Men must do a lot more to protect girls’ and women’s fragile egos, clearly. To start with, let’s have unisex running events, where competitors’ starting positions on the track are related to their gender, level of fitness, weight, age etc. At the Olympic 100 metres final we’ll have morbidly obese chain-smoking 15-year-old single mothers with hacking coughs starting at the 90-metre point, thereby enabling them to beat Usain Bolt, and we’ll all pretend afterwards that they beat him on the basis of merit.

Women who see sexism everywhere need to grow up. We have more than enough Entitlement Princesses already, and we surely don’t need organisations such as Girlguiding training yet another generation of girls and young women to become whiny sexism spotters.

Two donors suggested that we make Julie Bentley the next ‘Whiny Woman of the Month’, and we like to keep our donors happy, so here’s her certificate:

131129 Julie Bentley’s ‘Whiny Woman of the Month’ award certificate

How to train your woman like a dog

In the modern era, would it be considered acceptable for a journalist to write an article titled, ‘How to train your woman like a dog’? Of course not. Could you imagine that if a journalist were to write such a piece anyway, a national newspaper might then publish it? Again, of course not. How, then, could the Daily Telegraph possibly justify publishing this?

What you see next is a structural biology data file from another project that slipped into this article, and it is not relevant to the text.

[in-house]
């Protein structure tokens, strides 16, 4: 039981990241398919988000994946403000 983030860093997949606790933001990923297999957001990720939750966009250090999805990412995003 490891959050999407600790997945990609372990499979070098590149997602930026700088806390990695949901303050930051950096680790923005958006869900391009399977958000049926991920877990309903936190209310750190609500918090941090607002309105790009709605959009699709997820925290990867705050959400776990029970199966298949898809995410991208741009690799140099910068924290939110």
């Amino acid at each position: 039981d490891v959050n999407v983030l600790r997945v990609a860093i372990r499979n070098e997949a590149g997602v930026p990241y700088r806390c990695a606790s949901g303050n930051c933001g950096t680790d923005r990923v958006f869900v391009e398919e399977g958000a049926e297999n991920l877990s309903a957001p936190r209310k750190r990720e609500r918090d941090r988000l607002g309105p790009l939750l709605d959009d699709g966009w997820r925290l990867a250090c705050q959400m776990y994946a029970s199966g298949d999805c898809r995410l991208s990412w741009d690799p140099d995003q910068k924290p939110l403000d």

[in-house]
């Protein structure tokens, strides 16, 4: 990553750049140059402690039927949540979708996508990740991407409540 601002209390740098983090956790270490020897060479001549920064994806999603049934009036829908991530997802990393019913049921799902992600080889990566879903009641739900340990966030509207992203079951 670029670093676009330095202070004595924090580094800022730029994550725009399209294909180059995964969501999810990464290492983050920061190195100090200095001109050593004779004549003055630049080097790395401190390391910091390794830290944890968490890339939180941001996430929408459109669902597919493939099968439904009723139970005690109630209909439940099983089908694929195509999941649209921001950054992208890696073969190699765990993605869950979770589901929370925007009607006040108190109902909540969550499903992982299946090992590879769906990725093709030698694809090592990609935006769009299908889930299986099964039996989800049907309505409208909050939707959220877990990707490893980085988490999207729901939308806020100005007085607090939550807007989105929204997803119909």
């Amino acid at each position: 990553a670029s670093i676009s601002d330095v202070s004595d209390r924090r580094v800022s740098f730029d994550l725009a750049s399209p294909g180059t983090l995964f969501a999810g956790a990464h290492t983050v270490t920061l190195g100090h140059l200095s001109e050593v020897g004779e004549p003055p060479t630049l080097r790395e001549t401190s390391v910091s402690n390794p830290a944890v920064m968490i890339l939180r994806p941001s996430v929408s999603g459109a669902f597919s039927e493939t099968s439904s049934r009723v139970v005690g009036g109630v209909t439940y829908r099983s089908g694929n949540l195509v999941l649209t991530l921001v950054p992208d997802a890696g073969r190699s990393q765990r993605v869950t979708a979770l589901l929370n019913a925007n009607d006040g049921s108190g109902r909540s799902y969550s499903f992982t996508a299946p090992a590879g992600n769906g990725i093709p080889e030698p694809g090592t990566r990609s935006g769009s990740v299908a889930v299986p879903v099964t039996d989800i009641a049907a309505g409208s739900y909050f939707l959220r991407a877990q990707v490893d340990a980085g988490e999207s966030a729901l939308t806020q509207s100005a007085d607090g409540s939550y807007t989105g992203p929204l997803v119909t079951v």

http://www.telegraph.co.uk/women/womens-life/10377779/How-to-train-your-boyfriend-like-a-dog.html

Stuart Gulliver, Group Chief Executive, HSBC: sexist, racist, ageist

My thanks to J for pointing me to a piece (by a female journalist, needless to say) in the Guardian:

http://www.theguardian.com/business/2013/nov/08/hsbc-stuart-gulliver-women-in-banking

Stuart Gulliver, 54, Group Chief Executive of HSBC, calls his industry ‘male, pale and stale’, managing to fit sexism, racism, and ageism into just four words. The four women on his bank’s board – out of a total of 17 directors – are all non-executives. Does that alone not tell this man anything?